The Fujicarex is a neat looking camera with an excellent viewfinder, an excellent lens, and a unique layout of controls that should mean it’s a lot of fun to shoot, but was it?
I was reasonably confident the Fujicarex was in excellent working condition for it’s first roll, so I loaded in a fresh roll of Kodak Ektra 100 which has a reputation as not having the most latitude for over or under exposure, compared to other color films. I took it with me on a family trip to the zoo, thinking that the large and bright viewfinder with unique double split image focusing aide would come in handy.
After shooting the Fujicarex and seeing the images I got from it, I was right about a lot of things, but wrong about one, but it’s a big one.
Starting with the good stuff, as seems to be the case with every Fujica camera I’ve shot, the optics are excellent. Fuji may have been a film first company that never reached the levels of respect that Nikon, Canon, Minolta, or any other A-list Japanese maker did, but they knew how to make good lenses. The 5cm f/1.9 Fujinon-S lens is as good as any from the era, and produced images that were sharp from corner to corner, showed excellent contrast and color reproduction, and lacked any of the usual anomalies found in lesser lenses.
The metering system also worked quite well with the camera. I shot about half the roll guessing Sunny 16 manually and the other half I relied on the recommendations that the meter gave. There’s a few shots that are over exposed by maybe half a stop, but for a nearly 60 year old camera that uses a selenium meter, it was very respectable.
I both liked and disliked the back plate focus and exposure wheels. While it makes perfect sense to keep both controls you’re going to need with the camera to your eye to control focus and exposure near your thumb, remembering to use my thumb to control them was a constant battle. Even when I did remember they were there, I often forgot which one was on top, focus, or exposure. I imagine that had this been my primary camera, that after a while I would have gotten used to it, and I applaud Fuji for thinking outside the box here, but there was nothing wrong with the method employed by nearly every other company. Throughout my first roll, my instincts regularly had me reaching for a focus ring on the lens. This is definitely a case of Fuji ‘fixing what’s not broken’.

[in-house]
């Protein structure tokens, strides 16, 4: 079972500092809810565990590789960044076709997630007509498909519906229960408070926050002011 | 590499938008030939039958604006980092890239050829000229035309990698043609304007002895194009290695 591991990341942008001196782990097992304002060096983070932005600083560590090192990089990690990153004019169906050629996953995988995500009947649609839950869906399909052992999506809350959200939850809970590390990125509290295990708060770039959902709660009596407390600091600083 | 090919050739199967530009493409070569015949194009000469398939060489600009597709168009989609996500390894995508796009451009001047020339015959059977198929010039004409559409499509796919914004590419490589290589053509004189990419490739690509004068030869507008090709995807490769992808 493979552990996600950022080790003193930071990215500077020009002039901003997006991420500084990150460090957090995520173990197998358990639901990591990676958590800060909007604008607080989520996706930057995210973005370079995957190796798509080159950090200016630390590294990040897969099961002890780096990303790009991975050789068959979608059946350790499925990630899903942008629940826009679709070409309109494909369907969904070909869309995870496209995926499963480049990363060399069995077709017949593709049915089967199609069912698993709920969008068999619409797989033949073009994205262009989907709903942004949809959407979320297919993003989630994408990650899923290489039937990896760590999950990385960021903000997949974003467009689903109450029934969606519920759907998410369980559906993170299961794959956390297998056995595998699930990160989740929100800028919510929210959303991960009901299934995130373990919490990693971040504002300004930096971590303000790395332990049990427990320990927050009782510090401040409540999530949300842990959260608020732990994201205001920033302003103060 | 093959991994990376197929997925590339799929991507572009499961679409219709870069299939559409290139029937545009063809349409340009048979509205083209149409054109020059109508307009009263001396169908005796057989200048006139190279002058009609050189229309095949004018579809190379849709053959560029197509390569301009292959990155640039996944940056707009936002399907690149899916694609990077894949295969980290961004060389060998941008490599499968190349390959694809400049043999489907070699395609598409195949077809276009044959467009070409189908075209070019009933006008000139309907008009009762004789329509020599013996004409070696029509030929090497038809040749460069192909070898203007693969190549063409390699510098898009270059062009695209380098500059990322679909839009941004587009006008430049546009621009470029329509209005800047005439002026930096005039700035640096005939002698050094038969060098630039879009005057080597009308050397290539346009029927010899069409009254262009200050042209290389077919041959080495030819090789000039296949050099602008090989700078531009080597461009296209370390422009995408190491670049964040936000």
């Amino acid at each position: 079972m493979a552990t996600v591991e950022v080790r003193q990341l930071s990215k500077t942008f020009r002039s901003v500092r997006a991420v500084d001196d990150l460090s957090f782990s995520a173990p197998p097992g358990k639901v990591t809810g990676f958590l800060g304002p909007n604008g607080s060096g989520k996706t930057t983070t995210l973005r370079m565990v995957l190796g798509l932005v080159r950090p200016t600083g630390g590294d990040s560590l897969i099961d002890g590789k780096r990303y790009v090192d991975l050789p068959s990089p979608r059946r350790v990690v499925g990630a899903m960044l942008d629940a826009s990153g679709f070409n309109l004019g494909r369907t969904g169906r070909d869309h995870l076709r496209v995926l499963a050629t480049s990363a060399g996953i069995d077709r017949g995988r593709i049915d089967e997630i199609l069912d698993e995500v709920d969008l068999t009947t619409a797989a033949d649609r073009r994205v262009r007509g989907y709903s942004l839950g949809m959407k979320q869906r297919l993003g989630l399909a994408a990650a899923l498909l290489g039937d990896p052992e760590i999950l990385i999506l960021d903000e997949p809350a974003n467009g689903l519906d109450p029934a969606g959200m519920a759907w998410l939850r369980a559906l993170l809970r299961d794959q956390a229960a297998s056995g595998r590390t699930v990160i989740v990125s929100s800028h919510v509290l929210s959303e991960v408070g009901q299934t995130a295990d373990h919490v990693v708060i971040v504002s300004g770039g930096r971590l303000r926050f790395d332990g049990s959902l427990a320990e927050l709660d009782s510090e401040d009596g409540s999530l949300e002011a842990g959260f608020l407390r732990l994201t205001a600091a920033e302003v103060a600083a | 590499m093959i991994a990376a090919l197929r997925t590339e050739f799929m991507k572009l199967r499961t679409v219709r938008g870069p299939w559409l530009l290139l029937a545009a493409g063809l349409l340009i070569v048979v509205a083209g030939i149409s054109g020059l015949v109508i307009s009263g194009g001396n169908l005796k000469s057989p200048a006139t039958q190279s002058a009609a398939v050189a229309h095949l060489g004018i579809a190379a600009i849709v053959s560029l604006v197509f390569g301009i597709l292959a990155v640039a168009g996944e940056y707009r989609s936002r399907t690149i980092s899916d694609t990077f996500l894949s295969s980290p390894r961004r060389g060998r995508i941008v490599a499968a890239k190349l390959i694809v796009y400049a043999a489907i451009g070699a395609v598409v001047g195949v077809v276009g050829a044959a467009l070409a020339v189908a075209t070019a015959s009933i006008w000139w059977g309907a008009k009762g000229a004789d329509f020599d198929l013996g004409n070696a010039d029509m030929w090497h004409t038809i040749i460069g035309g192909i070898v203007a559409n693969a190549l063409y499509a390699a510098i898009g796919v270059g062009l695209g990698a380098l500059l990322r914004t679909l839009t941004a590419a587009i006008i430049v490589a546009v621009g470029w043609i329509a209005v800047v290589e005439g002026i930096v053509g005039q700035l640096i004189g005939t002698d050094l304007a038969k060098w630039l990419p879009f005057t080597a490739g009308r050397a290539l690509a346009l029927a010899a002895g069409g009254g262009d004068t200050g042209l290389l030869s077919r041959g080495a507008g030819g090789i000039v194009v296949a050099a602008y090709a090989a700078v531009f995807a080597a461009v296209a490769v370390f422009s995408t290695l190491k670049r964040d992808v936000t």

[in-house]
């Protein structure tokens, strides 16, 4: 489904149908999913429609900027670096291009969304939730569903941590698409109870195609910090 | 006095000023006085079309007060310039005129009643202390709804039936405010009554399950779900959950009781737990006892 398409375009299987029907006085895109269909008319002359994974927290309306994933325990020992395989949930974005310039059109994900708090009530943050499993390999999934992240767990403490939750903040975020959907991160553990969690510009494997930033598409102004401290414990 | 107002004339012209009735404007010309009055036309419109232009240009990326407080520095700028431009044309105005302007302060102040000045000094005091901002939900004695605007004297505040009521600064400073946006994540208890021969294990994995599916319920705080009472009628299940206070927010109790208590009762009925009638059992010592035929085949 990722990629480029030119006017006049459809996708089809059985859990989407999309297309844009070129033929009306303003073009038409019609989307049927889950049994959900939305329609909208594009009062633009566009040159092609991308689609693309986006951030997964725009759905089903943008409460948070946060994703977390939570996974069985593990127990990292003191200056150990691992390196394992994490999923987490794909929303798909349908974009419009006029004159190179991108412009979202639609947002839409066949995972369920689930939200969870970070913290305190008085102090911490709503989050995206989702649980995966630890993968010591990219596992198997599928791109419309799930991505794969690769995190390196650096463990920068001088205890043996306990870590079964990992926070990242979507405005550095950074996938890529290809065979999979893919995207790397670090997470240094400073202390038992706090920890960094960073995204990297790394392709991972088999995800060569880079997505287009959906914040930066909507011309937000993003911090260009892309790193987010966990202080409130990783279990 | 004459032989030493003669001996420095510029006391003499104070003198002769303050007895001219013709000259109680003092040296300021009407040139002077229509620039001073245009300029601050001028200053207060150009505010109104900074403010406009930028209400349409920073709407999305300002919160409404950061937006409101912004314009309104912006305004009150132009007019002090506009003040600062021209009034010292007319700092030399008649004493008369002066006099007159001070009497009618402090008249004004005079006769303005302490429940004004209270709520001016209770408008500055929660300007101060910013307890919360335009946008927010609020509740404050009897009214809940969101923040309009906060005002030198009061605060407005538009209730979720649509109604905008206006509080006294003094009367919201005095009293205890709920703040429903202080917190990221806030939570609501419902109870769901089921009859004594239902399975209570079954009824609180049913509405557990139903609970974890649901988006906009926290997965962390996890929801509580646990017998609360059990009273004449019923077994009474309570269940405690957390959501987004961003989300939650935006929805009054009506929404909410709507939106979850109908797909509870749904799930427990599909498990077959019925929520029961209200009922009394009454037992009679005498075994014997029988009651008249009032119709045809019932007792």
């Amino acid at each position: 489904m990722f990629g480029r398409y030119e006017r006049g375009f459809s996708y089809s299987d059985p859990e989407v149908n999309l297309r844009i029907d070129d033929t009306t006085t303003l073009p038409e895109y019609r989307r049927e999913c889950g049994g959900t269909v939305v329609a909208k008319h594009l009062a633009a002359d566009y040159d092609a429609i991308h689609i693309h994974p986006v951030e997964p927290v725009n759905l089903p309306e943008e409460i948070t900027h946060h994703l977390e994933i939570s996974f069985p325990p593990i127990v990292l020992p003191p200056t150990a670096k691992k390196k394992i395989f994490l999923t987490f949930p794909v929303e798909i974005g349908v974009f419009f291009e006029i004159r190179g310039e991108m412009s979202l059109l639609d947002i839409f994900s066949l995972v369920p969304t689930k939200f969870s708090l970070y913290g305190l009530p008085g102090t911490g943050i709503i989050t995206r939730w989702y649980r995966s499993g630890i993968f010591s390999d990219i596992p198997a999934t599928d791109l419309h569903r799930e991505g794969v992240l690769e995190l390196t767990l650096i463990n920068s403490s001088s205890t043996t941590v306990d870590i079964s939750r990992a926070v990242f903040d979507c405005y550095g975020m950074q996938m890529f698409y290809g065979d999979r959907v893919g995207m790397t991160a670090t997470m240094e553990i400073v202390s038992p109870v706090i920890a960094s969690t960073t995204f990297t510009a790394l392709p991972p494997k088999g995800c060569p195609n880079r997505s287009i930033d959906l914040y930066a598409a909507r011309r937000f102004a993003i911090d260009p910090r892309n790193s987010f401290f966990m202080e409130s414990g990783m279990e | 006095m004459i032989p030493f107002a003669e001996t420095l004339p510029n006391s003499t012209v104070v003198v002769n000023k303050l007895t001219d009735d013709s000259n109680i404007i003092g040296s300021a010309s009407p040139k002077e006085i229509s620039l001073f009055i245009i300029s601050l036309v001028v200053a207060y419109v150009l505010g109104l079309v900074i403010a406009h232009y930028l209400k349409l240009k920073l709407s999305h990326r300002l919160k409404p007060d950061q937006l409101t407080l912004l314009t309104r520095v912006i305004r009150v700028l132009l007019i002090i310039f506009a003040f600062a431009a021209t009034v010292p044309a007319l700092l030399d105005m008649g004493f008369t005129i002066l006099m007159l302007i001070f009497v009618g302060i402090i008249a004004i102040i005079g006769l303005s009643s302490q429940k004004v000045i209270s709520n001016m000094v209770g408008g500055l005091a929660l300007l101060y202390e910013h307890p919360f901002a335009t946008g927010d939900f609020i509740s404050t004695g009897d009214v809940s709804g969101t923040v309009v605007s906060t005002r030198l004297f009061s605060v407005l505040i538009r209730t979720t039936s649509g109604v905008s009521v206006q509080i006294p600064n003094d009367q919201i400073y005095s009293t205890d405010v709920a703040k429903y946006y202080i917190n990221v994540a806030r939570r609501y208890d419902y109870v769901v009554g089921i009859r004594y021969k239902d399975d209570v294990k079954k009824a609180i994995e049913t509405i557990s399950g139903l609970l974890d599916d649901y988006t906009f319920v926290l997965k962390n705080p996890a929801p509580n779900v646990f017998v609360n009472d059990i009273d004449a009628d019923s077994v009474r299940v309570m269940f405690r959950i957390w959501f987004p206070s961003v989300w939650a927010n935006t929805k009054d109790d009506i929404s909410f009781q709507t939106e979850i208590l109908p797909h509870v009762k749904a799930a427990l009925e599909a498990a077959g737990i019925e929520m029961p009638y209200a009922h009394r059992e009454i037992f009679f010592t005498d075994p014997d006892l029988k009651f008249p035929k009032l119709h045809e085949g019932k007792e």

So far, the conclusions I’ve drawn are exactly what I would have predicted before I used the camera, but what surprised me is that I thought I would love the double split image focusing aide in the viewfinder more. I have very poor vision, and on earlier SLRs, I often struggle to see focus accurately and find myself drawn more to cameras with split image aides. The huge ones on early Exakta and Zeiss-Ikon SLRs are especially nice, so I thought if I liked one split image, then two might be better.
In reality though, I struggled more than I thought I would. I even missed focus on a few exposures that I wish I could have taken again. The issue is that while two splits might improve things, the circle itself is no bigger than on another SLR of the era. With the image splitting twice in a small area, it becomes harder to see, especially when taking fast motion shots. Sure, I could have zone focused, but that sorta defeats one of the benefits of an SLR.
It isn’t always clear why a product doesn’t find success. Sometimes the product itself was fine, but a combination of outside factors worked against it’s success. Maybe it was released at the wrong time, or maybe another product just happened to do something even better or cheaper. In the case of the Fujicarex, I feel as though Fuji is to blame for this one.
The Fujicarex is capable of making excellent photographs, and it feels good in your hands. My particular example was built well enough to still be operational nearly 60 years after it was built, but in their effort to make a camera that looks like any other SLR but handles like none other, they ended up with a product that no one wanted.